Table Cape via Sydney, London and Scotland
World travellers Wendy and Alan Page find home on a clifftop in north west Tasmania.
For four decades, Sydney-siders Wendy and Alan led high-profile and busy careers. But a move to Tasmania brought with it the chance to relax, a greater sense of community and the opportunity to open an exquisite accommodation perched atop Table Cape on Tasmania’s northern coast. Theirs is quite an Australian Story…
To chart Wendy and Alan’s life paths is equal to setting off in a sail boat across Bass Strait. They’ve ridden opportunistic waves and taken unexpected turns from childhood to retirement. But despite years of being ‘ships in the night’ through demanding careers, one factor has remained constant. They’ve journeyed together.
Alan grew up in Devonport, north west Tasmania. At the time of high school graduation, two jobs were going. One was as an estimator. Asking what the role entailed, he was told to look out to a road being built in East Devonport and that an estimator would calculate how much dirt it required. Alan decided he could manage that. Fast forward to 1980 and Alan was co-founder, with a fellow Tasmanian, of the Page Kirkland Group of quantity surveyors and project managers, a company that would have 24 offices across 18 countries and more than 500 staff when they sold in 2009.
Wendy led a very different early life, moving from pillar to post following her father’s army career. She spent her early teenage years in Bangkok before returning to Western Australia where she left high school early, her free spirit at odds with the rigid private girl’s school regime. Taking off for London, it was on a chance ski trip to Scotland that she took fancy to an accomplished Aussie footballer (and quantity surveyor) named Alan. The couple married, leaving their London jobs behind to begin life in Sydney.
“I’d had three children when I decided it was time to go to uni,” explains Wendy. “I couldn’t decide between law and journalism but I’m so glad I chose journalism. Many of my stories related to justice issues anyway and I think I was able to be more effective as a journalist.”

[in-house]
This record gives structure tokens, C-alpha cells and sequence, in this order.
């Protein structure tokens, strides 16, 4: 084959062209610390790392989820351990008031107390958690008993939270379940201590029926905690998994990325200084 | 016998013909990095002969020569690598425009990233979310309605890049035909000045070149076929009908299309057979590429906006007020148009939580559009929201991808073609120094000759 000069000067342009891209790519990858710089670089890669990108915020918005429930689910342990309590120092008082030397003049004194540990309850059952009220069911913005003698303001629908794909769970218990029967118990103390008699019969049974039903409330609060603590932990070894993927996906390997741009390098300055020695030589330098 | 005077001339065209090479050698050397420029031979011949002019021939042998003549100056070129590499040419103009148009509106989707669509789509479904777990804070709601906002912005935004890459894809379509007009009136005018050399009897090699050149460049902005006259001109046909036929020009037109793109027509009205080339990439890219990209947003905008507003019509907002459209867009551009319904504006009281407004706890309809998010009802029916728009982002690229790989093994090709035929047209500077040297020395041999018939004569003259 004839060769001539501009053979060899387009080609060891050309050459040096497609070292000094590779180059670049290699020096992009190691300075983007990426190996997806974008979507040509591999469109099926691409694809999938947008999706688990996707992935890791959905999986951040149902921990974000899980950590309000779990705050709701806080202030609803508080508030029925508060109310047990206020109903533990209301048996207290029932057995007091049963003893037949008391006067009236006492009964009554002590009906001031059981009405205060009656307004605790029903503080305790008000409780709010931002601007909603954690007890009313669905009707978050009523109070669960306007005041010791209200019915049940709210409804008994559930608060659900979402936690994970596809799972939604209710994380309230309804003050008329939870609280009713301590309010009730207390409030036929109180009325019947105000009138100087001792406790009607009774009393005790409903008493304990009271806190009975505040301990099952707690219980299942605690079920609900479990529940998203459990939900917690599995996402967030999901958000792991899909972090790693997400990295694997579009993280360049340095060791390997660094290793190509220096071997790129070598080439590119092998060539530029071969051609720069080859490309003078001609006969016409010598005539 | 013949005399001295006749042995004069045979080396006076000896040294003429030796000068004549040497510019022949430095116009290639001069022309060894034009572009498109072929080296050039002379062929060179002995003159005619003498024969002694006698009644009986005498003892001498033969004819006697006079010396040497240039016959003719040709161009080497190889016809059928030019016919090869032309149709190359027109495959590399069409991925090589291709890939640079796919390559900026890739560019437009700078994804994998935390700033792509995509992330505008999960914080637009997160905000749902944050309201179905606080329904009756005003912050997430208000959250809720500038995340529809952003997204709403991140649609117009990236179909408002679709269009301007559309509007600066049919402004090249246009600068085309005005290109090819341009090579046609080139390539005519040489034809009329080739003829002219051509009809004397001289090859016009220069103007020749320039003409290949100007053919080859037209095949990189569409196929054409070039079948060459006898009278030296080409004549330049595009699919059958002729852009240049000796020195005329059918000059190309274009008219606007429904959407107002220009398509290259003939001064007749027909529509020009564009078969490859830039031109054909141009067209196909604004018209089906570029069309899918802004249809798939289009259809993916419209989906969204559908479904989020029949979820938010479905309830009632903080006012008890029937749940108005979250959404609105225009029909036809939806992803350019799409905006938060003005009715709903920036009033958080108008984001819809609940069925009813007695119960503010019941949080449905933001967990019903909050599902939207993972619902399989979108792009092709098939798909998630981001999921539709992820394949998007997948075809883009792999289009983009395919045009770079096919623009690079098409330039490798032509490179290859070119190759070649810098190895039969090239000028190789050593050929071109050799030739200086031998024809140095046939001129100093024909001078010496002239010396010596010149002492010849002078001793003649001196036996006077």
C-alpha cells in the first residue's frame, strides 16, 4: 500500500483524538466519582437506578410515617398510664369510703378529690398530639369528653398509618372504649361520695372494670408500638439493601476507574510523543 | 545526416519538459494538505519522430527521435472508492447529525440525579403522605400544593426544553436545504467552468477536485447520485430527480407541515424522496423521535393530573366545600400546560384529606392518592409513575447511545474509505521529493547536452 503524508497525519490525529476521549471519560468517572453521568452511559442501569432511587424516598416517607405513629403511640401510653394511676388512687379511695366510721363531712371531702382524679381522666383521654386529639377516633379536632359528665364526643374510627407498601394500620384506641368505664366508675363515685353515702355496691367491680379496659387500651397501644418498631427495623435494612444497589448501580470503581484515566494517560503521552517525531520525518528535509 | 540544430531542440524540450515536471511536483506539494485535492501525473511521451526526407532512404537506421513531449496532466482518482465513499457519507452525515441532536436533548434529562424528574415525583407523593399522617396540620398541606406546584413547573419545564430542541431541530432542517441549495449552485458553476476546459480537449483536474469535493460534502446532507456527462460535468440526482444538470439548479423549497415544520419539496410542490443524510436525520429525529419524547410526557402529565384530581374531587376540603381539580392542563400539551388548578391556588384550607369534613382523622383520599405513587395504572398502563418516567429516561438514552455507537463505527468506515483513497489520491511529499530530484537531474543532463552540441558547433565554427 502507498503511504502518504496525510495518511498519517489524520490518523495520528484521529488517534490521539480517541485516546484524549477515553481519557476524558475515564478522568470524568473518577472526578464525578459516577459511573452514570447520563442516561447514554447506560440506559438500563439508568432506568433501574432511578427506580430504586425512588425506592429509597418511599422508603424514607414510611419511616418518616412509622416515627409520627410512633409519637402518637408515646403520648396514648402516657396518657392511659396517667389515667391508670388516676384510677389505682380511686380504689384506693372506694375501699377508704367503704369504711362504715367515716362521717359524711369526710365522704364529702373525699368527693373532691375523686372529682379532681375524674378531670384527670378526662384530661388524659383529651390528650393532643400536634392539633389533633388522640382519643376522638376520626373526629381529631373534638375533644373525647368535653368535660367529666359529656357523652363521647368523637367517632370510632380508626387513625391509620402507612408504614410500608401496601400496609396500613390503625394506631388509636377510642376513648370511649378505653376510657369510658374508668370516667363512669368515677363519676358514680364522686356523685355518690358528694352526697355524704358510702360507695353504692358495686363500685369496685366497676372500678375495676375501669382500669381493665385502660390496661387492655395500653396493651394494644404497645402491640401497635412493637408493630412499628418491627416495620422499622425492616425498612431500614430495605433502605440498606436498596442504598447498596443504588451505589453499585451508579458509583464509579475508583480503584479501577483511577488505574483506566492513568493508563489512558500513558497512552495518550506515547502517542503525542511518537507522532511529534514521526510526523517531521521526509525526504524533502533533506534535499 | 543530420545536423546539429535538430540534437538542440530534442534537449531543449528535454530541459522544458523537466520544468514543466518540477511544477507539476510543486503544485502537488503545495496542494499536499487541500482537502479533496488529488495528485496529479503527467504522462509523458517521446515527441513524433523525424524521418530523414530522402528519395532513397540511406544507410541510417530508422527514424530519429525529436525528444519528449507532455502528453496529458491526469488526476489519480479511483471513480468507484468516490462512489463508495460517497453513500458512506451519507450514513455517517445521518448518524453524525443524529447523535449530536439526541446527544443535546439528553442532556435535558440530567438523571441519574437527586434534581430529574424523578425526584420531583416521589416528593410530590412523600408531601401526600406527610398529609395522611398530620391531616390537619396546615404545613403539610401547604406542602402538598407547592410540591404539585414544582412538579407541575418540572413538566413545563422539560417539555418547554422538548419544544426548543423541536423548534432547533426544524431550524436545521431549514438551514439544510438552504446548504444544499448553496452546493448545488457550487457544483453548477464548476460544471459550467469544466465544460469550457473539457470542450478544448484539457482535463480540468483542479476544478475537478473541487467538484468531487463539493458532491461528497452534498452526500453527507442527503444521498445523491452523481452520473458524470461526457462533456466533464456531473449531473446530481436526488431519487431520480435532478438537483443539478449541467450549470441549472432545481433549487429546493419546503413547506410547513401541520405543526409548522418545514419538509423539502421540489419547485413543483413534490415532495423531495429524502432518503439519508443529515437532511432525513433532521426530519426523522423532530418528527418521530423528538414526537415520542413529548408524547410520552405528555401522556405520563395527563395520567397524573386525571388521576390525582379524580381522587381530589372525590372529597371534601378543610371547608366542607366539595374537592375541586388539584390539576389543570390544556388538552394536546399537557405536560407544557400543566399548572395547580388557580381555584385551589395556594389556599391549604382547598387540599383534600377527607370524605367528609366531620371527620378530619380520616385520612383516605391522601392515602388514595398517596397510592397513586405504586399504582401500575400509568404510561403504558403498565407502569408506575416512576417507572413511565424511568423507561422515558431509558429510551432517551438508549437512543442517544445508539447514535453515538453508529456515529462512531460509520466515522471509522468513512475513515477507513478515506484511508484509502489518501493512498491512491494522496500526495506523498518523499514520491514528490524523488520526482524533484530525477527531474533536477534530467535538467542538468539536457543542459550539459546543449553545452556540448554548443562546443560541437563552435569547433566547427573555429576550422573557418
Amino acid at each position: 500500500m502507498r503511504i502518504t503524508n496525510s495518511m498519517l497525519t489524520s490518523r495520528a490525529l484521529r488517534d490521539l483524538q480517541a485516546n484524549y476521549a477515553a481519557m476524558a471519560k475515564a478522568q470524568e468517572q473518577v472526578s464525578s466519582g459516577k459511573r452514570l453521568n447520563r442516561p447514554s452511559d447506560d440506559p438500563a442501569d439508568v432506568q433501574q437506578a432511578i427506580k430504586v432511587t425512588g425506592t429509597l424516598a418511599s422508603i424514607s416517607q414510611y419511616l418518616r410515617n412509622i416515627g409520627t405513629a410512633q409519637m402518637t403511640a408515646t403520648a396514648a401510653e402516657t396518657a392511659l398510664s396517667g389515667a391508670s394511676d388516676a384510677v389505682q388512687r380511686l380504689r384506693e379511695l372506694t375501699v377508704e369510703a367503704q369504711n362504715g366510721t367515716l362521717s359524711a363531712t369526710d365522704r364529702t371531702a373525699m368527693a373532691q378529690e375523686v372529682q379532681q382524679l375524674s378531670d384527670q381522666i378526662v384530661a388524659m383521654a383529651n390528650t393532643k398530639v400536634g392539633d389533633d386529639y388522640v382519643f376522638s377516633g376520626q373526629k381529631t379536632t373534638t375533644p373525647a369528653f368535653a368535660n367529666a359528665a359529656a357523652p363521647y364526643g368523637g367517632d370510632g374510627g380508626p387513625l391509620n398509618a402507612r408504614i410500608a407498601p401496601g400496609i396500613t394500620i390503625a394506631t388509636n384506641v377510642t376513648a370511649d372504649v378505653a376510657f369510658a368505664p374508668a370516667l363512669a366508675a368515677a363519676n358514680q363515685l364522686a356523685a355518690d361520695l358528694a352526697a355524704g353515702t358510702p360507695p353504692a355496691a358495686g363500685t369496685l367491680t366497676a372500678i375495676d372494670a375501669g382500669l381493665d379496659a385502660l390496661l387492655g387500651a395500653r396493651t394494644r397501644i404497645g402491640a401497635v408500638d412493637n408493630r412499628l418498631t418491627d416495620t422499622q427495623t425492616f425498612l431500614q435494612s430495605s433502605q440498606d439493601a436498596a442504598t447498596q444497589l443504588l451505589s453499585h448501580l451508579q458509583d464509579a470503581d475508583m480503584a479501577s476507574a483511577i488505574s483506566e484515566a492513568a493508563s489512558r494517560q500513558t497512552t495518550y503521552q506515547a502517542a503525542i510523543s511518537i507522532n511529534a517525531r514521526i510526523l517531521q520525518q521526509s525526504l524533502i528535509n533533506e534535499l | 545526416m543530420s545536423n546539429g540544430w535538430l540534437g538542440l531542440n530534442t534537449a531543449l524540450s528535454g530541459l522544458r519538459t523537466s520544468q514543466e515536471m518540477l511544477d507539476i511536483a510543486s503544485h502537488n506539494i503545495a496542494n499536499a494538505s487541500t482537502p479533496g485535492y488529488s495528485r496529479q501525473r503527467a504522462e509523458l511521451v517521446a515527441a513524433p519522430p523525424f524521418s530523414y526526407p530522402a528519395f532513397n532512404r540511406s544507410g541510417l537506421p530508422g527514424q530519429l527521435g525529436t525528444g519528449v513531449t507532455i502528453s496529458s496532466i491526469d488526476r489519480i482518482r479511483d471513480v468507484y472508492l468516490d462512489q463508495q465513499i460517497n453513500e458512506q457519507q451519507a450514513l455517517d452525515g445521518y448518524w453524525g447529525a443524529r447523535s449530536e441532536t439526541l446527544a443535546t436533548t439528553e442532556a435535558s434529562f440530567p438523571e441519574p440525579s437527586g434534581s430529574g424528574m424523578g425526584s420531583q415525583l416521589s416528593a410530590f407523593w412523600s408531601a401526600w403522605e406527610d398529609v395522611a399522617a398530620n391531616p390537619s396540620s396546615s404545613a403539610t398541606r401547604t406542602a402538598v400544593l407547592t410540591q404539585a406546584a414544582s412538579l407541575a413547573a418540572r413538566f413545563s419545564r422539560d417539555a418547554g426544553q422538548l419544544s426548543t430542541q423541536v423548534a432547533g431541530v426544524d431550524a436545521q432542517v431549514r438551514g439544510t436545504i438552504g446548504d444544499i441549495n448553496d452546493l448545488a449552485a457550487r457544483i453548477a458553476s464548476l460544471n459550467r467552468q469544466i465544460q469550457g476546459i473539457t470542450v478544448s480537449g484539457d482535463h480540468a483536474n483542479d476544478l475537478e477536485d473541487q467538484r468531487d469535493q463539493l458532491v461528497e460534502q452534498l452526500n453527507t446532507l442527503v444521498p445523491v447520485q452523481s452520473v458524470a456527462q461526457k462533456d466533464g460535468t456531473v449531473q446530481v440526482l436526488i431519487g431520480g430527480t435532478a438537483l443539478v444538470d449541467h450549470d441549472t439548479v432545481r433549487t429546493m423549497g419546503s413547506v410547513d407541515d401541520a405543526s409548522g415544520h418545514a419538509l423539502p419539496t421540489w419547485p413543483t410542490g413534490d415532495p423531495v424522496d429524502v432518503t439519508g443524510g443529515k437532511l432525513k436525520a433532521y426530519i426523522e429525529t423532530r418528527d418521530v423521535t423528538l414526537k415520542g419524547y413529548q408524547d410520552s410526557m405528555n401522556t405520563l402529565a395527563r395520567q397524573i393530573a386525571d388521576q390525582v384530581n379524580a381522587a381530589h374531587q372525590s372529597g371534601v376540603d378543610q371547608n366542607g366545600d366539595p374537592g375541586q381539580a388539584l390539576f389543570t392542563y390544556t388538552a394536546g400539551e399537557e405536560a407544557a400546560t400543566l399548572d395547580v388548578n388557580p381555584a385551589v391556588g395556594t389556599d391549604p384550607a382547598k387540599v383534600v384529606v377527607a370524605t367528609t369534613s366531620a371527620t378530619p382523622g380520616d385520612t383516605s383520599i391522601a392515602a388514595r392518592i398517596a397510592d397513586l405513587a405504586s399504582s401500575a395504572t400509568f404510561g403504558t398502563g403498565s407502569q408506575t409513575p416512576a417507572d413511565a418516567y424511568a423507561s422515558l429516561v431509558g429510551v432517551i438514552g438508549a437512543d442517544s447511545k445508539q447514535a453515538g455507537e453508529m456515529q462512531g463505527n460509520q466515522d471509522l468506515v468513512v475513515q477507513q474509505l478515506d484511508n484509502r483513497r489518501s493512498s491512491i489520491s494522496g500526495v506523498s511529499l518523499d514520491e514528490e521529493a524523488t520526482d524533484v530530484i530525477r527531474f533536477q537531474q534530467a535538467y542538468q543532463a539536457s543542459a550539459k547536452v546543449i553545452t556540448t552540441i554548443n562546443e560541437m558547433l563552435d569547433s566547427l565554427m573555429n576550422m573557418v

After graduating University, Wendy secured a job with the ABC, forging a successful 25 years career as a journalist and one of the inaugural producers of the ABC’s flagship program, Australian Story.
The acclaimed journalist has been at the helm of several ground-breaking stories, particularly in the areas of justice, winning her first Walkley in 2002 for an Australian Story that brought the wrongfully convicted murderer John Button face-to-face with the victim’s family. Wendy won another Walkley Award for her fascinating insight into the Australian cricket culture and Barry ‘Nugget’ Rees.
More than 30 years ago, the Pages bought 250 acres of land atop Table Cape located near Wynyard. This cape is a volcanic plug with breathtaking views across Bass Strait; the remnants of a 12-million-year-old volcano. They share-farmed the property with the neighbours, crops including potatoes, onions, poppies, pyrethrum, peas, carrots, beans and a herd of deer.
“We have since sold most of the farm but kept 60 acres,” explains Alan. “After I retired, we finished the house we had started to build a few years earlier and decided to re-locate permanently from Sydney. Now we’re caught up in a whole new venture offering our home for accommodation and small events.”
Designed with family in mind, the accommodation is well suited to gatherings for milestone events like anniversaries, special birthdays or small weddings. With four bedrooms, a commercial kitchen, a lofty tower for sunset drinks and even a private beach, Table House Farm has drawn bookings from as far as America, Singapore, China, Italy, Switzerland and Malaysia.
“It has found its niche, for exactly what we intended it to be,” describes Wendy, “a place for family and friends to gather. Our own family is scattered around the world but we all get together here at least once a year here. We play heaps of croquet and our golfing son sets up a pseudo driving range, we play cricket on the beach and catch squid to throw on the barbeque.”
Although Table Cape is a long way from the bright lights and vibrancy of Sydney, the Pages are settling into rural life well, assisted in part by women’s lunches with fellow Tasmanian-based journalists and by a very welcoming local community. The couple have hosted a number of international musicians for house concerts with plans to introduce more long-table lunches where high-end chefs showcase the regional produce.
“It feels like a shift happening with tourism here in the North West,” adds Wendy. “It’s exciting to be part of that. I must admit, I railed against moving here but after two years, I’ve found it truly is a generous, welcoming, lovely community. The bucolic serenity of the whole area is something you can’t really capture anywhere else in Australia. I do keep saying, if it were the reverse and we were moving to Sydney for retirement, we’d never get the same reception. It’s extraordinary and we’ve found life is so much richer for our move.”
Find out more about Table House Farm.
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